One of the great joys of travel within China is its eating opportunities, from ornate banquet halls to the street vendors all over the cities. Well, perhaps that was one of the joys. It turns out that as many as 1 in 10 meals in China is cooked with reused cooking oil. Perhaps “reused” is the polite term—oil collectors often salvage cooking oil from restaurant drains or even glean it from sewers, and then recycle it into cooking oil.
The shock over tainted food from China, which gave cable TV commentators in the US like Lou Dobbs plenty to screech about, caused not only a scare with China’s trading partners, but within the nation of 1.3 billion hungry people. Contaminated milk, high melamine content in food products, tainted vegetable protein, dumplings laced with pesticide, and beans with a side of isocarbophos have caused outrage among the Chinese as well. But in a country where fried bread (you tiao) is a cheap and popular breakfast food on the go, cooking oil from sewers has pushed many Chinese, albeit wealthier ones, to buy organic.
The Chinese have surpassed the Japanese in the consumption of organic food. Estimates suggest that the organic food market in China is worth US$1.5 billion, a four-fold increase from five years ago. The market is still young, and measuring what is “organic” in China is difficult, even untrustworthy, as laws on organic food in China are relatively lax. Even if Chinese farmers who go organic follow such regulations exactly, that does not mean pesticides or other toxins that seep from neighboring farms or towns cannot creep onto one’s property.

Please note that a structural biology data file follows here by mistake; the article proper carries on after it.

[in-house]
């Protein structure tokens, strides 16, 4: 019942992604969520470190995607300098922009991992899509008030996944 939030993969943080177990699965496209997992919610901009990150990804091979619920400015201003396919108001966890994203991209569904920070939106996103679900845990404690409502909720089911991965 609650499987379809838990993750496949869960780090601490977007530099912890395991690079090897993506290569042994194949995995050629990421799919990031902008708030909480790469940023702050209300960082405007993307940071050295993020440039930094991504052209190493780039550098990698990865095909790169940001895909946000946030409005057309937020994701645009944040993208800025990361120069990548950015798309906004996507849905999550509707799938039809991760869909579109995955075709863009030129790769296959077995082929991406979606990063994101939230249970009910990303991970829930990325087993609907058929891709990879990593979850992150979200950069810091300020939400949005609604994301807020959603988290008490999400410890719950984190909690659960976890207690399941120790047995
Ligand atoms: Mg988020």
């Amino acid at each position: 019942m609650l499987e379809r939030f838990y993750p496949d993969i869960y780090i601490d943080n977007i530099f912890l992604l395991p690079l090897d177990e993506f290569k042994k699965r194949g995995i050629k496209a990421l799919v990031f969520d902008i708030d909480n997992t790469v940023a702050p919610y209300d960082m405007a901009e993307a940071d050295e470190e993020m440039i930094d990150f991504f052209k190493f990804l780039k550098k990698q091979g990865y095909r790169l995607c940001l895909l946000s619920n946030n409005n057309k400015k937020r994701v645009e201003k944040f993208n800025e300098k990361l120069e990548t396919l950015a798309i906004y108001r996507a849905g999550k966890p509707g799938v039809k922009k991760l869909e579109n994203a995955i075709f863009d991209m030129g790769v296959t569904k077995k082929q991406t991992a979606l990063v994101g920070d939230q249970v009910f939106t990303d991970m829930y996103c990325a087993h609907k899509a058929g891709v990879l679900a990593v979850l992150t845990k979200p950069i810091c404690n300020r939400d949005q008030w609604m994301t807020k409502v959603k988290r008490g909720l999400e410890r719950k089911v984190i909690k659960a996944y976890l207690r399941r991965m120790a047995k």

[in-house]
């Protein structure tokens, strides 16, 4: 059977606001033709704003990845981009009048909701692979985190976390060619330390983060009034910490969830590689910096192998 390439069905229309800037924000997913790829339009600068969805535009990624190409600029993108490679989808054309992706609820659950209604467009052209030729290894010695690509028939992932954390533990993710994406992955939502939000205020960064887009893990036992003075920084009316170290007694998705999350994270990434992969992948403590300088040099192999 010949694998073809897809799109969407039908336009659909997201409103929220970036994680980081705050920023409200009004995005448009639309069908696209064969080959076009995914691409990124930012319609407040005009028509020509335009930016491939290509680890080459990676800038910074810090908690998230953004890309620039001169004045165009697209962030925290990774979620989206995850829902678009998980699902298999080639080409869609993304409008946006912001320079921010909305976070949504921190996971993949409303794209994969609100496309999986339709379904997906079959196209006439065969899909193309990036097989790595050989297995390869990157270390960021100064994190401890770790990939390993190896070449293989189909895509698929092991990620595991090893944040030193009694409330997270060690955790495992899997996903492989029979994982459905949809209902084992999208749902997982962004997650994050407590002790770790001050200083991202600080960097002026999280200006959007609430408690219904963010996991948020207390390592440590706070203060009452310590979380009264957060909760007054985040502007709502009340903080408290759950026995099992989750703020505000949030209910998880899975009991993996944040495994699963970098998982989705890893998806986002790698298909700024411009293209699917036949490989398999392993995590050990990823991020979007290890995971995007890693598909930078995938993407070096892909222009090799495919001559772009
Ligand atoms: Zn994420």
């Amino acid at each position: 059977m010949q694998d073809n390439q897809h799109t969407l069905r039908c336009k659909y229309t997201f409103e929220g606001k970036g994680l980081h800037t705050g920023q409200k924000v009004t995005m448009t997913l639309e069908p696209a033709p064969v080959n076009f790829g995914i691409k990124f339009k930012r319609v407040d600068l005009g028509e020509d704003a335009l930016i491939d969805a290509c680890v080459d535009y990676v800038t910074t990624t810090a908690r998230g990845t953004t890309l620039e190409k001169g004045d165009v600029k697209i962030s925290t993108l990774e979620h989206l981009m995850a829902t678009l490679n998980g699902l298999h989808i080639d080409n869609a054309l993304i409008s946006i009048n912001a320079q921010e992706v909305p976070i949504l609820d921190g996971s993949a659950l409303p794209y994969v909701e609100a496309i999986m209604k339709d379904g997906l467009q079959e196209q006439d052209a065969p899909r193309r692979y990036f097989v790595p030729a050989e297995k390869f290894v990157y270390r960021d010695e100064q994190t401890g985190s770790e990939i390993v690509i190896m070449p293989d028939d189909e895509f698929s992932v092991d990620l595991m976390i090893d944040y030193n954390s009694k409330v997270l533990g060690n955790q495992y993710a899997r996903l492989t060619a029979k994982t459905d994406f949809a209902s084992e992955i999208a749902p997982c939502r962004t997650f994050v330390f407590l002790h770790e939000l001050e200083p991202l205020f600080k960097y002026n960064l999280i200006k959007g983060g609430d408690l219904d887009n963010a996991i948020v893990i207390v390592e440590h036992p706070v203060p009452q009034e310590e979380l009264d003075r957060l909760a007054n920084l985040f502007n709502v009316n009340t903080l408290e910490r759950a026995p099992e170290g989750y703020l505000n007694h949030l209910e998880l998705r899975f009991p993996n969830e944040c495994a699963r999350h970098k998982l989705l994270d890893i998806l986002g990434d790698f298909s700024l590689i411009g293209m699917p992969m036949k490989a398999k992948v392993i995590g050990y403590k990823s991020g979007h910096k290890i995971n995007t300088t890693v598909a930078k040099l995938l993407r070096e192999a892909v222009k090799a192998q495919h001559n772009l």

One farm trying to make a difference is Lejen Chen’s Green Cow. Concerned with the quality and safety of food in Beijing, Chen launched a farm three years ago and has even started a community supported agriculture (CSA) project for some local families and expats. On the six hectare property, fruit trees, grains, soy, and vegetables grow on land while a few cows, hens, and even 6 hives of bees roam about.
The push for improving the quality and safety of food in China, however, has a long road ahead. As the country becomes more urban, farmers often dump far more fertilizers and pesticides than necessary in order to boost crop yields. Organic is still far too expensive an option for most Chinese families.
As for the oil collectors who are extracting cooking oil from dubious locations, the Chinese government promises to end the practice. Currently no laws are on the books, however, and when a barrel of recycled oil can go for only about US$44, plenty of restaurant owners and street vendors will go for the cheap option unless they are caught in the act and must cough up huge fines that would discourage the practice.
I have to say, all those neighborhood donuts shops sound a lot less appealing now.